Phishing attacks can take several forms, although most begin with the receipt of a seemingly legitimate email. Over time they have evolved from a simple request via email for your personal and/or financial information to today's more sophisticated attempts to install crimeware on your computer. You will find outlined below some of the more common phishing exploits that are employed today.
An Email Request
The oldest and most common method of phishing is an email requesting personal, financial or computer account information be sent by return email. These emails often appear as though they came from a legitimate source, such as your bank, credit card company, or eBay. The email requests that the user reply with confidential account information usually credit card information. This information is used to manipulate personal information, or clear out bank accounts. A variation of this exploit is to provide a web link in the phishing email that takes the victim to a seemingly official web site where they are tricked into divulging financial data such as credit card numbers, account usernames, passwords and social insurance numbers.
Installing Crimeware on Your Computer
Many of today's phishing attacks involve installing malicious programs, called crimeware or Trojans, onto your computer. These programs can be unknowingly installed on your computer via several methods such as clicking on an attachment, downloading and installing seemingly legitimate programs, clicking on pop-up messages from web sites, visiting web sites that take advantage of security vulnerabilities in your web browser.
Keyloggers or Keystroke Loggers
Keystroke loggers record the keystrokes typed by the end-user on their computer and route that information to thieves. Phishing keystroke loggers are designed to pick up specific information such as access to financial websites, e-commerce sites and web-based email sites.
This type of attack uses malicious code designed with the intent of redirecting end-user's network traffic to a different and suspicious location where his or her confidential information can be extracted and compromised.
Newer phishing attacks are employing methods that rely less on computer vulnerabilities and questionable user behaviour. Instead they study and manipulate common human behavior to use as a tool for obtaining confidential information.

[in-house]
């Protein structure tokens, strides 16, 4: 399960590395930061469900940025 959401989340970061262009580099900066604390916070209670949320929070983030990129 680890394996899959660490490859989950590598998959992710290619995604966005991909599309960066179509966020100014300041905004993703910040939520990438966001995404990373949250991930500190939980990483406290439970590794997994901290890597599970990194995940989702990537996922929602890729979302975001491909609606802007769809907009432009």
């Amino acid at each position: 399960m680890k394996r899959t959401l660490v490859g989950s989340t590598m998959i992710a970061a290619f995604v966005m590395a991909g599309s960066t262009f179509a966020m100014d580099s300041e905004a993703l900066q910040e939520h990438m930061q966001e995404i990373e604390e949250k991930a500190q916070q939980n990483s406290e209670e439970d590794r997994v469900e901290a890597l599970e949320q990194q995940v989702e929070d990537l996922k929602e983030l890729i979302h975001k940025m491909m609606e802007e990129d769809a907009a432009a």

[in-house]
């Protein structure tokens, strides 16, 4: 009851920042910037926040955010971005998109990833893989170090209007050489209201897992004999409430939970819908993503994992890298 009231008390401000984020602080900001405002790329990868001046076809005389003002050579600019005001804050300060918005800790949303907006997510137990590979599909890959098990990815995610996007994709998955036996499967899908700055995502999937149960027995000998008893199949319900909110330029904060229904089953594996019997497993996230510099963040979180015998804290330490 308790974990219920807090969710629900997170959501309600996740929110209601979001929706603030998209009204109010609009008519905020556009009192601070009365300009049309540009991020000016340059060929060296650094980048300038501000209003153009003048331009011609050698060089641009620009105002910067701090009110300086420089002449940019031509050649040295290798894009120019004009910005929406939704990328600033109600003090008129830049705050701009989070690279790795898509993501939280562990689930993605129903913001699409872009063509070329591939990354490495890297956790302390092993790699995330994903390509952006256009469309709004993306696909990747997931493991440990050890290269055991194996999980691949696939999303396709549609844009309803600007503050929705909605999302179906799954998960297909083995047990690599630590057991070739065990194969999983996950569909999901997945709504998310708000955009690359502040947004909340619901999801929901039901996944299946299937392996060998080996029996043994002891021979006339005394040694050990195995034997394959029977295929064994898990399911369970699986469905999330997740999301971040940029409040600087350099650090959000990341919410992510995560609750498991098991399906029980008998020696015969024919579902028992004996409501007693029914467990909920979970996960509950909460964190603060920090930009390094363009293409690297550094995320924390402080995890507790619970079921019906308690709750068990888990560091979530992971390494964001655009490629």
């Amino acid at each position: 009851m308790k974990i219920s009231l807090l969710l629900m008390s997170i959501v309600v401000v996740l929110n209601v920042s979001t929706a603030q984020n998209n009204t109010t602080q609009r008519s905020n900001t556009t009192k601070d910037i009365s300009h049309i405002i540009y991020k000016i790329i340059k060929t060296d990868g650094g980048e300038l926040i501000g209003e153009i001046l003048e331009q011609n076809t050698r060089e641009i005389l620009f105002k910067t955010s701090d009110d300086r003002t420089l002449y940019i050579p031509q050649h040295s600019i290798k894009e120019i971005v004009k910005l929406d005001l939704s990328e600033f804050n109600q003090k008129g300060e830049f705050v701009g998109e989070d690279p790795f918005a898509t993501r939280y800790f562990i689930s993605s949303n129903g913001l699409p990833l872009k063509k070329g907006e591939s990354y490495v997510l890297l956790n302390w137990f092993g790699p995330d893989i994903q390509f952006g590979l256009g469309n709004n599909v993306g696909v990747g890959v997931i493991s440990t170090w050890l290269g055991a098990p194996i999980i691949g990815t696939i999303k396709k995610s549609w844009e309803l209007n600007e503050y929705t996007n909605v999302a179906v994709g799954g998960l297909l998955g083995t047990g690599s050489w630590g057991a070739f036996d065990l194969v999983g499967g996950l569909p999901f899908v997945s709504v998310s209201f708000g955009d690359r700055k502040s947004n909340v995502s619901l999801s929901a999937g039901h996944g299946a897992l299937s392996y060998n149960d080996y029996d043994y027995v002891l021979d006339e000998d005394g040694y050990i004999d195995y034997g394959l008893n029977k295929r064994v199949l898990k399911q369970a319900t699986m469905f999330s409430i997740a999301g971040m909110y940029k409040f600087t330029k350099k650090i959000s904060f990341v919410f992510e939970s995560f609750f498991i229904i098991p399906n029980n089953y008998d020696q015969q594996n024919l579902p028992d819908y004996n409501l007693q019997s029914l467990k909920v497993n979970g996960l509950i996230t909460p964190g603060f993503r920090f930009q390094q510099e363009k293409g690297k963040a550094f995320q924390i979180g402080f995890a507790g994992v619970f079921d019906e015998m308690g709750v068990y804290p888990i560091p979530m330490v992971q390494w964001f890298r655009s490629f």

This attack involves constructing fraudulent web sites that have web url's that are similar to legitimate sites. Most often these web site url's are designed to take advantage of users who make common typos when entering the web site address.
Search Engine Poisoning
This attack involves constructing fraudulent websites in such a way so that the fraudulent site will show up near the top of most search engine results, often above the legitimate web site. Commonly used search terms and common typo's are employed in order to increase the likelihood of a user selecting the fraudulent site from the search results.
1. Hover. Don't click on links in emails. Rather, point your mouse at them and hover over them. When you hover over a link the link name should match the link location that shows up in your client as you hover over the link. If the link doesn't match its destination, this is a tell tale sign of phishing emails.
2. Copy and Paste. If you can't see the URL where the links direct when you hover over them, copy and paste the link into a Microsoft Word document. Right click on the pasted link and select "Edit Hyperlink" from the menu that appears. Selecting "Edit Hyperlink" will open a pop-up window in Word that shows in the "Address" field the web address to which the link directs. Again, if the destination doesn't match the link itself, this is a red flag.
3. Investigate the email's properties. Email users who have opened a suspicious email can view the email's properties, specifically the Internet headers. Examining headers shows the path the email took to reach the end-user. Look at the originating systems. If they're not from your organization or other trusted email systems, those are also tipoffs that it's a phishing email.